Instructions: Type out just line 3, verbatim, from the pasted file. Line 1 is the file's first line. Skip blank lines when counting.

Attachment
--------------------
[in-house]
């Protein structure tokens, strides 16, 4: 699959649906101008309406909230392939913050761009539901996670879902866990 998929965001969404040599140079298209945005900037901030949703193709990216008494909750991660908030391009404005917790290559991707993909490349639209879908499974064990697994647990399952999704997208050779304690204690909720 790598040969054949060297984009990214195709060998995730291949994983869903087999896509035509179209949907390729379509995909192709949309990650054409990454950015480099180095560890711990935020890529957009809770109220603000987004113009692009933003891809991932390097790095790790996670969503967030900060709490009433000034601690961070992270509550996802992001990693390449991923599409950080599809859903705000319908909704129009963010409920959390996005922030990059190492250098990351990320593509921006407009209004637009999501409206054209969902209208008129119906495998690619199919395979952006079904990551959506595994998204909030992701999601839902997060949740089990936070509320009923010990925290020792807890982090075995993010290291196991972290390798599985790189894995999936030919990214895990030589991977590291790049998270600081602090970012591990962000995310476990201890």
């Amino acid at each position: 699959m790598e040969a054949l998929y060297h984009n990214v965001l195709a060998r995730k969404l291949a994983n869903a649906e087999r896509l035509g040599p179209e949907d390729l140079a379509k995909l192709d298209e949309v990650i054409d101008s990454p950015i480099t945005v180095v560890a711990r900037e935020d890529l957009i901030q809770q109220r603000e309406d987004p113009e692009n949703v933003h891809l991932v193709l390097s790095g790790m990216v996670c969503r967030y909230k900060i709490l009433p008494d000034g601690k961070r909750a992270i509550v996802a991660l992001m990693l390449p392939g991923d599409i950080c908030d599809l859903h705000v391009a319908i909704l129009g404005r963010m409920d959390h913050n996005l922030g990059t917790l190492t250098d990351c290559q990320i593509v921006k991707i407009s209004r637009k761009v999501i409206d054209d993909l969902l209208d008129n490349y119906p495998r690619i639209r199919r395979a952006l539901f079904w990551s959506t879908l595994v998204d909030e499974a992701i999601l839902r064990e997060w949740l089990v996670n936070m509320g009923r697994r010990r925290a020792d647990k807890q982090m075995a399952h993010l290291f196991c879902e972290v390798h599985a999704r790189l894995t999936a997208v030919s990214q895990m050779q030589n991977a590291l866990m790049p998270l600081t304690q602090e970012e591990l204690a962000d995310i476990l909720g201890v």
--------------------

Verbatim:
């Amino acid at each position: 699959m790598e040969a054949l998929y060297h984009n990214v965001l195709a060998r995730k969404l291949a994983n869903a649906e087999r896509l035509g040599p179209e949907d390729l140079a379509k995909l192709d298209e949309v990650i054409d101008s990454p950015i480099t945005v180095v560890a711990r900037e935020d890529l957009i901030q809770q109220r603000e309406d987004p113009e692009n949703v933003h891809l991932v193709l390097s790095g790790m990216v996670c969503r967030y909230k900060i709490l009433p008494d000034g601690k961070r909750a992270i509550v996802a991660l992001m990693l390449p392939g991923d599409i950080c908030d599809l859903h705000v391009a319908i909704l129009g404005r963010m409920d959390h913050n996005l922030g990059t917790l190492t250098d990351c290559q990320i593509v921006k991707i407009s209004r637009k761009v999501i409206d054209d993909l969902l209208d008129n490349y119906p495998r690619i639209r199919r395979a952006l539901f079904w990551s959506t879908l595994v998204d909030e499974a992701i999601l839902r064990e997060w949740l089990v996670n936070m509320g009923r697994r010990r925290a020792d647990k807890q982090m075995a399952h993010l290291f196991c879902e972290v390798h599985a999704r790189l894995t999936a997208v030919s990214q895990m050779q030589n991977a590291l866990m790049p998270l600081t304690q602090e970012e591990l204690a962000d995310i476990l909720g201890v």